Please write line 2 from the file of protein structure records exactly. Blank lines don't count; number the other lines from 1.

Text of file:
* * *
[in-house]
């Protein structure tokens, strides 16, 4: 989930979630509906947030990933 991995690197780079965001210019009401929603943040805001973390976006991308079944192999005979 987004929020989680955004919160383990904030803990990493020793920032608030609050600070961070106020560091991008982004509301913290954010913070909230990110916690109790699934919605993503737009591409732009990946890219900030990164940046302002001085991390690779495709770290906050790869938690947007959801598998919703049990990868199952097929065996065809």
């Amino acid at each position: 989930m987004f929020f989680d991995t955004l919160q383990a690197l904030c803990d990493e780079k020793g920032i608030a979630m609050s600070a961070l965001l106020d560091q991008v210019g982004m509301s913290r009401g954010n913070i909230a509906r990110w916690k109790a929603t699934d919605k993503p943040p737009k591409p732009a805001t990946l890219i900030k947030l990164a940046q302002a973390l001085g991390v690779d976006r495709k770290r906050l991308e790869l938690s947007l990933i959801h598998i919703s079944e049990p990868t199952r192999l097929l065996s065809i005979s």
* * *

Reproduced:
């Protein structure tokens, strides 16, 4: 989930979630509906947030990933 991995690197780079965001210019009401929603943040805001973390976006991308079944192999005979 987004929020989680955004919160383990904030803990990493020793920032608030609050600070961070106020560091991008982004509301913290954010913070909230990110916690109790699934919605993503737009591409732009990946890219900030990164940046302002001085991390690779495709770290906050790869938690947007959801598998919703049990990868199952097929065996065809």